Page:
Qasim Abdullah


Abdullah bin Sulayman received his father's kris sword and sworn in at the time of battle, there was no time for a formal coronation. He defeated the Spanish forces and let a failed invasion of northern Spanish-controlled Manila, in 1618 he repulsed another large Spanish invasion where he took the name "Qasim" which meant "protector" in Arabic.

Safar ud-Din


Safar ud-Din was the son of Abdullah, unlike the past sultans he was friendly to the Spanish colonists. He married a Sulu princess by the name of Maryam, and had a child named Esmael bin Safar ud-Din. He finally permitted Christian missionaries into the Muslim settlements, and about 1/2 of all his people were converted to Roman Catholicism, in 1670 he and his family converted to Roman Catholicism taking the name Enrique, his son was baptized Carlos and his wife was baptized Maria, they became part of the Principales and were taken to visit the entire archipelago by Spanish colonists. However, some time before abdicating the throne, Enrique reverted to Islam.

Don Carlos


Originally known as Esmael bin Safar ud-Din, also Carlos Safaruddin was the ruler of Manila from 1690-1739, he was coronated in 1690. Don Carlos married a Spanish noble brought from Mexico by the name of Carrolla Lopez, and had two children, Juan and Fernando. Like his father Enrique, Carlos also reverted to Islam.

Cabezas, gobernadorcillos and other Principalía

Juan Carlos Juan Carlos was the youngest son of Don Carlos Safaruddin, and the younger brother of Fernando Carlos. Juan was given the diplomatic matters of the now-Spanish province of Manila.
Fernando Carlos Fernando Carlos became the Gobernadorcillo of Manila, he handled the native police forces of Manila that patrolled the area for any rebels or subversive activity.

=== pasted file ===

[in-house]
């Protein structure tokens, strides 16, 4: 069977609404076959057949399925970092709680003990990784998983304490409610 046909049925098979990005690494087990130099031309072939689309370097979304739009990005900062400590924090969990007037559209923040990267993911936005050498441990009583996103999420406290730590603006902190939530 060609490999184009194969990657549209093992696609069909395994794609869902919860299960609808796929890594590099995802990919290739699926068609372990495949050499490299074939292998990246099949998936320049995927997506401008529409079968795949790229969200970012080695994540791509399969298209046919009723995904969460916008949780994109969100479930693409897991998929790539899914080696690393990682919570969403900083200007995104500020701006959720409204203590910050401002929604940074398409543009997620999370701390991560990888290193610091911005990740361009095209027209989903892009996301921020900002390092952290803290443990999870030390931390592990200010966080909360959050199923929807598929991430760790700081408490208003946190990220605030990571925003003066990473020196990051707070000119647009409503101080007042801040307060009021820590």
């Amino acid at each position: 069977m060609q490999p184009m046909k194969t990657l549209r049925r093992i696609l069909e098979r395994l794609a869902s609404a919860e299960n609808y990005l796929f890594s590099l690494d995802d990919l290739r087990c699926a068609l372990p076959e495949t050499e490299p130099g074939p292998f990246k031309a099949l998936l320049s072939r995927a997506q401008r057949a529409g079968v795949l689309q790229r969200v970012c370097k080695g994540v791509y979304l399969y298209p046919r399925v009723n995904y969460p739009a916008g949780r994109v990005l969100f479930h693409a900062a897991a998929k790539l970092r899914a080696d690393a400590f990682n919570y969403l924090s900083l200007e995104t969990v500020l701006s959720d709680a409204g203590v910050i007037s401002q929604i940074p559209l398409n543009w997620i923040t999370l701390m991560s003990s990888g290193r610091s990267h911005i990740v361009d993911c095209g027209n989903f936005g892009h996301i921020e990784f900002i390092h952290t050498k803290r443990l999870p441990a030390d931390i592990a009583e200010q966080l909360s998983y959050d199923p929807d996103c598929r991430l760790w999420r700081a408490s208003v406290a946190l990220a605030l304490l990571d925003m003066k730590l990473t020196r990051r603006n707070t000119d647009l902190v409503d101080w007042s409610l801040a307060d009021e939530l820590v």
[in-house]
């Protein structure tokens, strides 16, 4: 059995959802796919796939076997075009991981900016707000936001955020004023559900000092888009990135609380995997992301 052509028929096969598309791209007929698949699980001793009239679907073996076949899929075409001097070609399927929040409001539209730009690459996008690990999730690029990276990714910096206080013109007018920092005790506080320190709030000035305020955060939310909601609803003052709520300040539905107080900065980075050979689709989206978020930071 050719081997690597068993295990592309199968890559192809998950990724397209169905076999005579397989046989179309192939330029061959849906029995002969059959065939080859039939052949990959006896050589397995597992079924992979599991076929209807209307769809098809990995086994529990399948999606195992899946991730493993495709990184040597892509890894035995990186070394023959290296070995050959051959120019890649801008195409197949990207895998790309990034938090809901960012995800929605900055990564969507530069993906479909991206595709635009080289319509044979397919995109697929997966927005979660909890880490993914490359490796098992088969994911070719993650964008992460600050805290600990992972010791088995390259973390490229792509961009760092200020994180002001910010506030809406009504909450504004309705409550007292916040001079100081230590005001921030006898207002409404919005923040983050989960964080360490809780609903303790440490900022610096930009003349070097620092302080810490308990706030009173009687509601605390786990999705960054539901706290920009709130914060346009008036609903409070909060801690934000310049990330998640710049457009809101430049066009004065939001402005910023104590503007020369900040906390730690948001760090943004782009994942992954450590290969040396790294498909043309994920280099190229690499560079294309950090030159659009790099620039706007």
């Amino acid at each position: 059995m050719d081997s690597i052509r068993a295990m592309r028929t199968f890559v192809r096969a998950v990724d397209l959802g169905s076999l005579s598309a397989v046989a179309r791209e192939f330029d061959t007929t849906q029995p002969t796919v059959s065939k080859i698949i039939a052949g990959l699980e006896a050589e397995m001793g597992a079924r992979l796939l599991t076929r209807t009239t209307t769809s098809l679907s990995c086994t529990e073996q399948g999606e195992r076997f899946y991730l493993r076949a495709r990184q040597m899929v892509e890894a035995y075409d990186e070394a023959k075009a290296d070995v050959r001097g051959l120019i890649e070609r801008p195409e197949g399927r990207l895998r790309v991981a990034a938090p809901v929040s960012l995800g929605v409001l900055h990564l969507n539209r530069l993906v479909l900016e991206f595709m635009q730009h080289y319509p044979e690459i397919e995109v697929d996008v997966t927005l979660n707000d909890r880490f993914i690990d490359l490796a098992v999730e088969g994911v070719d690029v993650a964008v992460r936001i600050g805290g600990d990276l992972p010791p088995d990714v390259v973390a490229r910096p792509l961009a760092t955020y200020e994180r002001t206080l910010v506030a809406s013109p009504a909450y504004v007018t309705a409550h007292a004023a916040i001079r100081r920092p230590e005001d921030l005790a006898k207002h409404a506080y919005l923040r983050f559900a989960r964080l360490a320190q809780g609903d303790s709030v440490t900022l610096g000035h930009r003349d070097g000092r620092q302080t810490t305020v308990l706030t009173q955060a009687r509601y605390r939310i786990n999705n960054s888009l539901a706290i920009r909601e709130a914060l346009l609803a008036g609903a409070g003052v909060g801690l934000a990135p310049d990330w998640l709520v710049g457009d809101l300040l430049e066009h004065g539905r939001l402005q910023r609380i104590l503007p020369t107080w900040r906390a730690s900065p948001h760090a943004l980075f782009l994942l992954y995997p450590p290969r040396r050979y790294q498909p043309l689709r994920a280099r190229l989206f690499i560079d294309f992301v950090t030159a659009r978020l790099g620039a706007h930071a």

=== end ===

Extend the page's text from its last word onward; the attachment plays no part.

Isabel Legazpi One of the daughters of Safar ud-Din, she was born as Zainab bin Safar ud-Din, and was married to one of Miguel Lopez de Legazpi's great grandsons Felipe Legazpi and baptized under the name Isabel Legazpi y Safaruddin.
Consuela Legazpi One of the daughters of Safar ud-Din, born as Maryam II, Maryam bint Safar ud-Din and married to Felipe Legazpi's adopted brothers and baptized as Consuela Legazpi y Safaruddin.
Penélope Goiti One of the daughters of Safar ud-Din, born as Zula bint Safar ud-Din, married to one of Martín de Goiti's grandsons, Carlos Goiti, she was baptized as Penélope Goiti y Safaruddin.
Sandra de Carlos One of Don Carlos Safaruddin's daughters, married a Kapampagan principal from Macabre.
Consuelo de Carlos One of Don Carlos Safaruddin's daughters, married a Cebuano principal and lived in Cavite.

Modern-day politicians, pretenders, and figures

Luis Antonio Tagle A Roman Catholic cardinal who is the current Archbishop of Manila, he claims to be a descendant of Consuela Legazpi and Felipe Legazpi.
Gil Puyat A Filipino businessman, although his ancestry to Lakan Dula is certain, he also has traceable descent to Sandra de Carlos and an unknown Spanish husband.
Antonio De la Cruz A Filipino saint "of the Cross" who preached Roman Catholicism in other nations, claims to have descent from Isabel Legazpi, he visited Spain, Italy, France and Romania and became a well-respected foreigner in those nations.
Ahmed Kudarat A Moro-Filipino historian from Sulu, who claims that Carlos Safaruddin migrated to the Sulu Sultanate and reverted to Islam, claims to have his descent, claims to be the rightful heir to the throne and has request the kris and the salakót be given to him but was rejected by the Philippine government, he holds dual citizenship in both the Republic of the Philippines and the Kingdom of Mindanao and Sulu
Lorenzo Álvarez A Filipino scholar, businessman, historian, and Iglesia ni Cristo preacher who claims that Rajah Sulayman's dynasty often intermingled with Lakan Dula's. Claims descent from both lines.
Rico Rodríguez A Roman Catholic priest from Cavite, claims that the salakot was a symbol of the Sulayman Dynasty's destiny to become Christian (the salakót was a Christian noble symbol). Like Álvarez, he also claims that Rajah Sulyman and Lakan Dula's descendants intermingled and claims descent from both lines.